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UK ISP Sky Broadband Returns to Displaying Typical Download Speeds

Friday, August 2nd, 2013 (12:34 pm) - Score 1,799

Sky Broadband (BSkyB) have officially returned to promoting “up to” broadband download speeds on their website after having previously removed them following the 1st April 2012 introduction of controversial new guidance from the Advertising Standards Authority (ASA).

The guidance was designed to make it more difficult for ISPs to advertise unachievable broadband speeds (here), especially on the slower and more variable 8Mbps ADSL or 20-24Mbps ADSL2+ connections that often delivered significantly lower performance than advertised; usually due to poor home wiring, network congestion, traffic management and many other factors.

In particular one of the rules required that providers should be able to demonstrate that their advertised speeds are achievable by at least 10% of users, which is better known as a “typical speed“. As a result some ISPs (e.g. Sky and O2) simply opted to play it safe and stopped promoting any public speeds (except for a required estimate as part of the order process).

But some consumers found this confusing and the lack of an advertised speed can actually make it harder to differentiate between packages, especially when rival ISPs had chosen to publish typical speeds. In addition many smaller providers continue to flout the rules by displaying the peak theoretical headline rate.

On 25th July 2013 Sky notified us that they intended to begin displaying up to speeds again (albeit “typical” and not “headline” speeds) and Recombu notes that this change has now gone live. As a result the standard Sky Broadband Unlimited package will now be advertised as “up to16Mbps, while Sky Fibre Unlimited is “up to38Mbps and Sky Fibre Unlimited Pro stands at “up to76Mbps.

It’s interesting to note that ISPs initially began by promoting their own unique “typical speeds” but over the past year many have adopted the same figure of up to 16Mbps for their ADSL2+ based packages (e.g. BT). The rule is not properly tested or checked and so we suspect that many providers are simply going off Ofcom’s general recommendations.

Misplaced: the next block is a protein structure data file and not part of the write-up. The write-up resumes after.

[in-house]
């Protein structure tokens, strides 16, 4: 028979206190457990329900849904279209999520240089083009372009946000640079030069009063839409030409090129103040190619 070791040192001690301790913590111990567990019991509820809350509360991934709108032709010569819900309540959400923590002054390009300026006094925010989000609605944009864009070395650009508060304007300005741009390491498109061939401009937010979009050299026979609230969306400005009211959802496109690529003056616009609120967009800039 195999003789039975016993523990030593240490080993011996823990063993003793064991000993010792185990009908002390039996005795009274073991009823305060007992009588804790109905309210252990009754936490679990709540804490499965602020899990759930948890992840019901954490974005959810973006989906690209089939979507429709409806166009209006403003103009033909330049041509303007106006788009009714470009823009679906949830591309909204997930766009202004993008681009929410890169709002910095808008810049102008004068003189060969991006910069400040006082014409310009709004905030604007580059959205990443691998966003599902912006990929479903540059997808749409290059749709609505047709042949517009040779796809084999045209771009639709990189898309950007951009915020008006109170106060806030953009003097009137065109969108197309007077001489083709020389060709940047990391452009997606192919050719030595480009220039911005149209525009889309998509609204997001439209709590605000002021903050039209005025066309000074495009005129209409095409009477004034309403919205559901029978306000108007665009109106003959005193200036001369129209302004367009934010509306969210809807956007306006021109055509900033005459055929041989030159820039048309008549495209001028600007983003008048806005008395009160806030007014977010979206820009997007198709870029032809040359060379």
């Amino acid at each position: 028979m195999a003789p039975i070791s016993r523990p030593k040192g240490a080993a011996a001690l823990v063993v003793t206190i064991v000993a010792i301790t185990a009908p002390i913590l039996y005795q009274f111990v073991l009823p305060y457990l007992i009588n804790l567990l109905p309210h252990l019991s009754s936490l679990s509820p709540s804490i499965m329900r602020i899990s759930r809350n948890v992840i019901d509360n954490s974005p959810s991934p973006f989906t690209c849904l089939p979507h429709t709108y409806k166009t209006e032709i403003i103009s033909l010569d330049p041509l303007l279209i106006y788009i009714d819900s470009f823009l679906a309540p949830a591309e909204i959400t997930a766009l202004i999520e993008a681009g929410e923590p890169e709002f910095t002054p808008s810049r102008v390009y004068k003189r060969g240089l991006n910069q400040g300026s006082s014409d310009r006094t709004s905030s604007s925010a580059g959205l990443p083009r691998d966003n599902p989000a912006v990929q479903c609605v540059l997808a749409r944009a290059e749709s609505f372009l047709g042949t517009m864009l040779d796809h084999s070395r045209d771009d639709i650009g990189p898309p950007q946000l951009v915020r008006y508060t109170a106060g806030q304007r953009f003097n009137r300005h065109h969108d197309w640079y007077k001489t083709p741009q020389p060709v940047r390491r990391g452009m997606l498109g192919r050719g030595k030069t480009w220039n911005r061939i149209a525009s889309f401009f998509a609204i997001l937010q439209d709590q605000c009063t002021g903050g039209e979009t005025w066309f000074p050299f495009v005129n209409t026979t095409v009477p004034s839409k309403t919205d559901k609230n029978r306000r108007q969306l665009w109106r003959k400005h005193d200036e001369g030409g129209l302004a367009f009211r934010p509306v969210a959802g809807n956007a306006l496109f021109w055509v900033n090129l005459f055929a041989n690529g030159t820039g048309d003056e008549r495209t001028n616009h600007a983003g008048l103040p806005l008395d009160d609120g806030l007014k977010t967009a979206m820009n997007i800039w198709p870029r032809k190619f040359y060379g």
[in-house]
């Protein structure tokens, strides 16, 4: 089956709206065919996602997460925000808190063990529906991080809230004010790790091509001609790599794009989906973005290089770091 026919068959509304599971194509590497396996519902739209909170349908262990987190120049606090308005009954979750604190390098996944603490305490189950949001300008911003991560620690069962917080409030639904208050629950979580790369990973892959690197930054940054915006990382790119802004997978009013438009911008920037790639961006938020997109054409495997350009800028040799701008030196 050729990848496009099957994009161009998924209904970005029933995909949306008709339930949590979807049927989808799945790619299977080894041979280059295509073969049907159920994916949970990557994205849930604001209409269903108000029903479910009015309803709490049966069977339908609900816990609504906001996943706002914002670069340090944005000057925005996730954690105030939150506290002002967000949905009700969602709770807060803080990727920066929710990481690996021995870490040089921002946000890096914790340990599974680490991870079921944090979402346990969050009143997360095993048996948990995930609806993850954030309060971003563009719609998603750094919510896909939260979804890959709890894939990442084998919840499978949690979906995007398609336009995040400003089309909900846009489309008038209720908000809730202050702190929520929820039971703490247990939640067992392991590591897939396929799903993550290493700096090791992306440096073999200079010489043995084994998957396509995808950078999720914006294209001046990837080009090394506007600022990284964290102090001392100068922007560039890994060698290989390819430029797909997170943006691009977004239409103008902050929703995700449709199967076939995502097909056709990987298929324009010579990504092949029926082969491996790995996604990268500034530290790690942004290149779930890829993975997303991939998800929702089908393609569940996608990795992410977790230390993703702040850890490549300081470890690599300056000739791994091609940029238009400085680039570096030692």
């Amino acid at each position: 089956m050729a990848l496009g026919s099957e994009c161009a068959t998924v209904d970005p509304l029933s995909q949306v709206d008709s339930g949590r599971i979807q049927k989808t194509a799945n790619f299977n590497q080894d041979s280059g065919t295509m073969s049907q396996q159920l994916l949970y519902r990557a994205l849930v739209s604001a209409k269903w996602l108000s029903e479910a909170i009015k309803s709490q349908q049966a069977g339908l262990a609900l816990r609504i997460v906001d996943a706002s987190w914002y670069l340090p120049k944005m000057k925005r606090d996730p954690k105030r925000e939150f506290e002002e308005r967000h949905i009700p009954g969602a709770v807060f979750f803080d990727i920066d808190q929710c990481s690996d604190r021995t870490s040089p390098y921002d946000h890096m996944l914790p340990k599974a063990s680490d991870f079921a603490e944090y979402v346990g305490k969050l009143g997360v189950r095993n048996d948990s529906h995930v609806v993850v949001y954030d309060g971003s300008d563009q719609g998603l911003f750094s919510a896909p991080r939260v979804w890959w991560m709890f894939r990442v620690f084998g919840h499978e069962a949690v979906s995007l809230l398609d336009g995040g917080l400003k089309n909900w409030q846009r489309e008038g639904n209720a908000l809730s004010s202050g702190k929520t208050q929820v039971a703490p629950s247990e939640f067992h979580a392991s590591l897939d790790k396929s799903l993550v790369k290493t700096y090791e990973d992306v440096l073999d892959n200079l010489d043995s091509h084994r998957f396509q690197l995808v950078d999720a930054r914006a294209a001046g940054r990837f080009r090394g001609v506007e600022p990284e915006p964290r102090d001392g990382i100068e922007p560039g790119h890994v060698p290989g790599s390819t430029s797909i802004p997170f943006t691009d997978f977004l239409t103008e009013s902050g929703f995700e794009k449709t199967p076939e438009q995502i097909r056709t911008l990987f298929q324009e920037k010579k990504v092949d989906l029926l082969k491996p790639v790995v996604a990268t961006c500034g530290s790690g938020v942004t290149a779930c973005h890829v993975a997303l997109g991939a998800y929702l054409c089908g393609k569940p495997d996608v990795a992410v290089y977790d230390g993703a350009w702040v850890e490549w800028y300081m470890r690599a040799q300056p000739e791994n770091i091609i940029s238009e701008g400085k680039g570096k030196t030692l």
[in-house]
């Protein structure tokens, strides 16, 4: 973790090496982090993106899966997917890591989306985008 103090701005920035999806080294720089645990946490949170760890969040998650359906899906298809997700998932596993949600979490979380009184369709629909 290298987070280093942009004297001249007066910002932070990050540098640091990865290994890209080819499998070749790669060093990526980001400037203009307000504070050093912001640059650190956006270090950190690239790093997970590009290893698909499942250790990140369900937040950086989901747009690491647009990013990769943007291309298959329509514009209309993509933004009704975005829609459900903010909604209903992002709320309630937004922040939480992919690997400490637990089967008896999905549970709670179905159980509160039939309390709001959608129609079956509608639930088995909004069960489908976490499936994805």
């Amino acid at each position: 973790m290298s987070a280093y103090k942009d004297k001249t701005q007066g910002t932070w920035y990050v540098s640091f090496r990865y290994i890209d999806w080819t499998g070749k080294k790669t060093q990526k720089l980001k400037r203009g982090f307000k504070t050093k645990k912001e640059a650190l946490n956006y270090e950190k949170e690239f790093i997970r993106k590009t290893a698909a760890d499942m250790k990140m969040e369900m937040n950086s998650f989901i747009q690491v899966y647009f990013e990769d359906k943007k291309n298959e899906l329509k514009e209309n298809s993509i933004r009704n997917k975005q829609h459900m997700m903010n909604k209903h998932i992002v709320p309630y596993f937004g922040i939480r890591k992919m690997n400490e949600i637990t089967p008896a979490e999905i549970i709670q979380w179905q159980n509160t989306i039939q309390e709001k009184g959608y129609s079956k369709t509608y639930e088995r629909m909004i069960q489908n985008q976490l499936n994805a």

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14 Responses
  1. Avatar DTMark says:

    This is still a mess. All that matters to the customer is the speed they actually see in use. The “linespeed” or “sync rate” is irrelavant. All cable customers on 120Mbps have a linespeed of 120Mbps but that doesn’t mean they’ll see that speed.

    Under the current system people living near one of Three’s “Ultrafast” cells could be sold “superfast fibre broadband” – why not? It’s fibre to the cell, and it’s capable of superfast speeds of 25Meg or better if you live right next to it, some of the time. Our 3G modem has a “sync rate” of 42Mbps, allegedly. Yet it tops out at 19.6Mbps.

    Time to get a grip on this. Oddly enough Three and EE do seem to have the most honest advertising in that they only advertise the speeds you “might see in the real world” with caveats.

    Advertising should state the technology (VDSL, cable, 4G etc) and the word “fibre” reserved for FTTP *only*. It should state the maximum possible speed with the technology (e.g. for ADSL1 it’s 6.7Meg if I remember rightly – nobody ever did see 8Meg of their “up to 8Meg”) with a caveat of equal prominence that you are unlikely to see this maximum speed.

    Then the customer is given a speed estimate (real world, not headline speed) at the point of sale. If the product does not hit that speed 90% of the time the customer may leave without penalty at any time and if they cancel within 3 months they get a 100% refund of all money paid.

  2. Avatar JNeuhoff says: